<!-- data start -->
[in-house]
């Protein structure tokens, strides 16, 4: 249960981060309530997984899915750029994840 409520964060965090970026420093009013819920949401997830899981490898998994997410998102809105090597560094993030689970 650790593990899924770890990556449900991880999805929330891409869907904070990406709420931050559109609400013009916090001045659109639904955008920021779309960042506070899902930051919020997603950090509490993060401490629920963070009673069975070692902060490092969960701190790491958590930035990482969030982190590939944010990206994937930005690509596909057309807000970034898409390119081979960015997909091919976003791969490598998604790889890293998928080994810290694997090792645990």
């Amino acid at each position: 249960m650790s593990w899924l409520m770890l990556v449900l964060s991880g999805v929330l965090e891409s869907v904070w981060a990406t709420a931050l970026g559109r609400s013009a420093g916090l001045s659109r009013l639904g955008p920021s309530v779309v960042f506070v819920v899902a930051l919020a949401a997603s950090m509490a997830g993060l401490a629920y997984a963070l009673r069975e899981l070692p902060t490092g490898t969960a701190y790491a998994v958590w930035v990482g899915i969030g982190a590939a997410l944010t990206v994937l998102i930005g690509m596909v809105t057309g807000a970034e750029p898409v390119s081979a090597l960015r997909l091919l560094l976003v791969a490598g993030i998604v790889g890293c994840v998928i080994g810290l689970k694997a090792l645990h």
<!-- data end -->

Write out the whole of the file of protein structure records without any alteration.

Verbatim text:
[in-house]
């Protein structure tokens, strides 16, 4: 249960981060309530997984899915750029994840 409520964060965090970026420093009013819920949401997830899981490898998994997410998102809105090597560094993030689970 650790593990899924770890990556449900991880999805929330891409869907904070990406709420931050559109609400013009916090001045659109639904955008920021779309960042506070899902930051919020997603950090509490993060401490629920963070009673069975070692902060490092969960701190790491958590930035990482969030982190590939944010990206994937930005690509596909057309807000970034898409390119081979960015997909091919976003791969490598998604790889890293998928080994810290694997090792645990």
């Amino acid at each position: 249960m650790s593990w899924l409520m770890l990556v449900l964060s991880g999805v929330l965090e891409s869907v904070w981060a990406t709420a931050l970026g559109r609400s013009a420093g916090l001045s659109r009013l639904g955008p920021s309530v779309v960042f506070v819920v899902a930051l919020a949401a997603s950090m509490a997830g993060l401490a629920y997984a963070l009673r069975e899981l070692p902060t490092g490898t969960a701190y790491a998994v958590w930035v990482g899915i969030g982190a590939a997410l944010t990206v994937l998102i930005g690509m596909v809105t057309g807000a970034e750029p898409v390119s081979a090597l960015r997909l091919l560094l976003v791969a490598g993030i998604v790889g890293c994840v998928i080994g810290l689970k694997a090792l645990h």